Publication details [#21605]


The recent use of “translation” as a metaphor tends to turn the latter into an equivalent of or even a substitute for the concept of “transfer.” Instead of bringing Translation Studies and comparative literature closer together, this evolution raises a wide range of theoretical, methodological and analytical problems. In response, this article proposes an integrated approach in which the concept of “transfer,” which is defined as a process of interaction between literary systems, their subsystems and their communication models, is linked to the concept of “translation.” The approach is then applied to a case that has never been investigated by historians or comparatists, namely the massive migration of Belgian families towards the north of France in the 19th century. This migration was accompanied by an extensive transfer process of a wide range of attitudes, beliefs, knowledge and skills imbedded in the social, professional and cultural life of the migrant. As regards oral and literary practices, the transfer process functions by means of methods such as translation, imitation, publishing, anthologisation and review writing. These apply mainly to minor and oral genres, such as popular songs.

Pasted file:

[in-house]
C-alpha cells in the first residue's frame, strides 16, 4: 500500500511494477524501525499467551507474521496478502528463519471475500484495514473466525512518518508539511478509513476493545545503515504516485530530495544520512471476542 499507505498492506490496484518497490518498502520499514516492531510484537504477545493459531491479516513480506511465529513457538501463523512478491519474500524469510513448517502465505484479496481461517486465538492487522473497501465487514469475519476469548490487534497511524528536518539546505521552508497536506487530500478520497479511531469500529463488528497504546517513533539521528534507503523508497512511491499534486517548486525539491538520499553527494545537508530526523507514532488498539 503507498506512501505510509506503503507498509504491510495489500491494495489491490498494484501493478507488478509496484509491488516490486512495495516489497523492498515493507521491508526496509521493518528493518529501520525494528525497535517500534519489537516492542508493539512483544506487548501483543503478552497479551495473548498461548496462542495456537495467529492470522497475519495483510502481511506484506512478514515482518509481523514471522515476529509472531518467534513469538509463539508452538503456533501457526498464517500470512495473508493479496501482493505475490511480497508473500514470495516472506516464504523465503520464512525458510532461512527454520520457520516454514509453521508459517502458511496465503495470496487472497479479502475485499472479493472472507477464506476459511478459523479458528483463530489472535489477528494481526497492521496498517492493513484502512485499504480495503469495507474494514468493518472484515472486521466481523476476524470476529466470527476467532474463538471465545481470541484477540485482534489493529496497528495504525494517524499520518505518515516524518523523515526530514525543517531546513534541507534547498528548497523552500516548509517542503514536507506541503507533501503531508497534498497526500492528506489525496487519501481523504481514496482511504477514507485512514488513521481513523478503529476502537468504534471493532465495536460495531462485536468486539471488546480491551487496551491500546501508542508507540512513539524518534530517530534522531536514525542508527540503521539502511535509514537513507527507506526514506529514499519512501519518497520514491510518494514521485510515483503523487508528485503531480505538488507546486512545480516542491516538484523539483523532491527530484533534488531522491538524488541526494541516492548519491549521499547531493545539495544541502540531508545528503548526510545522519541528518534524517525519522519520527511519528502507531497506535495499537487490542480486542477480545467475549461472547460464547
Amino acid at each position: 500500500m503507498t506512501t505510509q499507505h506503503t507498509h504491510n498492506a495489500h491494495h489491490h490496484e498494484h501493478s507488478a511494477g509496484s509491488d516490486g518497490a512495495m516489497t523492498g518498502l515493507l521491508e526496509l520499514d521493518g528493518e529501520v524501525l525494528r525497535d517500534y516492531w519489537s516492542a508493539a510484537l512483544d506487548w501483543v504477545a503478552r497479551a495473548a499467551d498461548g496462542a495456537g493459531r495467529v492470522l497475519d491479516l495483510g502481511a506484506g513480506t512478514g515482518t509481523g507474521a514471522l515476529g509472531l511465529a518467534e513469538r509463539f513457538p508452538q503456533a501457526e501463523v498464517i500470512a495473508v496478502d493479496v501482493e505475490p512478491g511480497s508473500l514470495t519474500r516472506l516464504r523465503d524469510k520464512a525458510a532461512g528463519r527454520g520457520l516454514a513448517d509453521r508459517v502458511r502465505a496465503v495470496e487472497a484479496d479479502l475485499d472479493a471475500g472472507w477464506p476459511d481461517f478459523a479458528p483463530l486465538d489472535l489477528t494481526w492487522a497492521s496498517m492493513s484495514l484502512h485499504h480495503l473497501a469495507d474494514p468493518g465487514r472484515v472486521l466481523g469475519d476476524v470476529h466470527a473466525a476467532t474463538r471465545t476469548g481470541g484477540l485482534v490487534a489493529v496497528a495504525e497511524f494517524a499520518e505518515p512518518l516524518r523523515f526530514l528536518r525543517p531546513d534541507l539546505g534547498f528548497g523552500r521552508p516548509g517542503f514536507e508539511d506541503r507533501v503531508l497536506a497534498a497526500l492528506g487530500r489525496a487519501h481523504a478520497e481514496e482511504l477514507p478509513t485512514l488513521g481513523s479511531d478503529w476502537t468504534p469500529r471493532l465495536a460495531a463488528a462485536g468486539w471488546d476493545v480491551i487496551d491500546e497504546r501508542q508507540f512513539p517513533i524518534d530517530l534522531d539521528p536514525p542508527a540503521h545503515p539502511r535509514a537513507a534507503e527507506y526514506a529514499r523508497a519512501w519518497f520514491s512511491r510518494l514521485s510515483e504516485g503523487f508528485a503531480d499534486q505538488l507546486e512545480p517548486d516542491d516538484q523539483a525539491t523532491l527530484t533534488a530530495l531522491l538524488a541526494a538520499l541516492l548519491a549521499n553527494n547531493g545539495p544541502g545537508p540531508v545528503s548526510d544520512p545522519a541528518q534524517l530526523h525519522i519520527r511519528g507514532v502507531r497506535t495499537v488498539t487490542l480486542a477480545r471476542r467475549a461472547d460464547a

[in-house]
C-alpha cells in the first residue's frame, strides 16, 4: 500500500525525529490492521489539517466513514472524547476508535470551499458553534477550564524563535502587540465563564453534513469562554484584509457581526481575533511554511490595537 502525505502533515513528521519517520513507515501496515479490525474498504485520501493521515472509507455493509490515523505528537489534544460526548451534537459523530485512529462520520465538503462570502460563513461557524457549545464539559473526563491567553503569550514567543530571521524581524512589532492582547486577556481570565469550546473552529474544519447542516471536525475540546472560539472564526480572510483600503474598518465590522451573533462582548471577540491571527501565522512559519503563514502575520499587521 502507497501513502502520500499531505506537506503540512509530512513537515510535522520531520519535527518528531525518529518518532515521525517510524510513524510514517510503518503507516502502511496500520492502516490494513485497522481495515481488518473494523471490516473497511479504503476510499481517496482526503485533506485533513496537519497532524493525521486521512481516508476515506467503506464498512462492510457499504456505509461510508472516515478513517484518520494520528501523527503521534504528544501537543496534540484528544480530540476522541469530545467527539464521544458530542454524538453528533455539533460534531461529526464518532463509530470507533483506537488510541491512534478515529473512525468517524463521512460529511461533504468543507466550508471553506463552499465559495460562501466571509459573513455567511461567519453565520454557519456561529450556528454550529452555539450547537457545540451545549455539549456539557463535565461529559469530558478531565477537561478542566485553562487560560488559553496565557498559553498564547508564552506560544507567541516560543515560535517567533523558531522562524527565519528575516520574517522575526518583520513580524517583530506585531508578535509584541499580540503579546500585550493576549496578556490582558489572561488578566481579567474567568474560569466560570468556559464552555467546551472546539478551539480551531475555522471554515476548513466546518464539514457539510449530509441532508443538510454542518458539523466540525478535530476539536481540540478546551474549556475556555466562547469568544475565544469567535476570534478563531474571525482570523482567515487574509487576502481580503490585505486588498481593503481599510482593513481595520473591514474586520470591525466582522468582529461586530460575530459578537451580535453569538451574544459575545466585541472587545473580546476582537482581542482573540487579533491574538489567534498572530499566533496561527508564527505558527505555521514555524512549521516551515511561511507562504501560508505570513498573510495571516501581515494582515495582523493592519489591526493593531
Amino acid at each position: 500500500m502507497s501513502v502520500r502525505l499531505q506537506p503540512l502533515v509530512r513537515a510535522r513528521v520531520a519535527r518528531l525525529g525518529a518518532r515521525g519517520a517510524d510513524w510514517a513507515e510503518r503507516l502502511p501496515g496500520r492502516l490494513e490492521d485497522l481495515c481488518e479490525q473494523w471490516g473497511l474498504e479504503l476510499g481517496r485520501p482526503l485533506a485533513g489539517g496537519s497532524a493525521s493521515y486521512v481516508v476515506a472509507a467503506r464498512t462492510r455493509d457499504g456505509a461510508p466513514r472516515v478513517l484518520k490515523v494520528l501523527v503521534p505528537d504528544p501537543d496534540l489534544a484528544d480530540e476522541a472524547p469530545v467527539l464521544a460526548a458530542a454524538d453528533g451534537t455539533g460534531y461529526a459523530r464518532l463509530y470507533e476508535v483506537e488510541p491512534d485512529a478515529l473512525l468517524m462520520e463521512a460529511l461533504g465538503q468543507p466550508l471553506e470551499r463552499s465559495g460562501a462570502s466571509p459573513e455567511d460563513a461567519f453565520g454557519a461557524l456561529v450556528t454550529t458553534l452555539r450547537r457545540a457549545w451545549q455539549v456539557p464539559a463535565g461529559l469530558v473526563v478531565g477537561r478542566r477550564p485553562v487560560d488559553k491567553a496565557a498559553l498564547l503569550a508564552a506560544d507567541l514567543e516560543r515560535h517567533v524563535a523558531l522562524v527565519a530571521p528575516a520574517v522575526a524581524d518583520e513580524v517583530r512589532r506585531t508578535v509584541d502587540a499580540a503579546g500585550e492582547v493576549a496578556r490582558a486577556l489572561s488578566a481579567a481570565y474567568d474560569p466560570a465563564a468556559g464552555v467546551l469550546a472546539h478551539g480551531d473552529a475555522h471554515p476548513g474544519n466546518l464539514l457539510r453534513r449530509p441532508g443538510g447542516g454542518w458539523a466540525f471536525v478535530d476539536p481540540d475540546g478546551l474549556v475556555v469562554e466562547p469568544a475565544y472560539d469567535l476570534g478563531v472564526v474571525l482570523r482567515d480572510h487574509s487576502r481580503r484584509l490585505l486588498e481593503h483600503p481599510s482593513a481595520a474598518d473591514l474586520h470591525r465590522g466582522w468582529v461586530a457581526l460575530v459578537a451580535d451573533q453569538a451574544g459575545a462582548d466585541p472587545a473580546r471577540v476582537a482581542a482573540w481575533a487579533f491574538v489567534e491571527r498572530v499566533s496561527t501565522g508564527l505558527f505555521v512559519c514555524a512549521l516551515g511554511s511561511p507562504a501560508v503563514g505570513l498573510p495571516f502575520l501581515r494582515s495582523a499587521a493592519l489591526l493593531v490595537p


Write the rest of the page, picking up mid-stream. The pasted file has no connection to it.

Source : Abstract in journal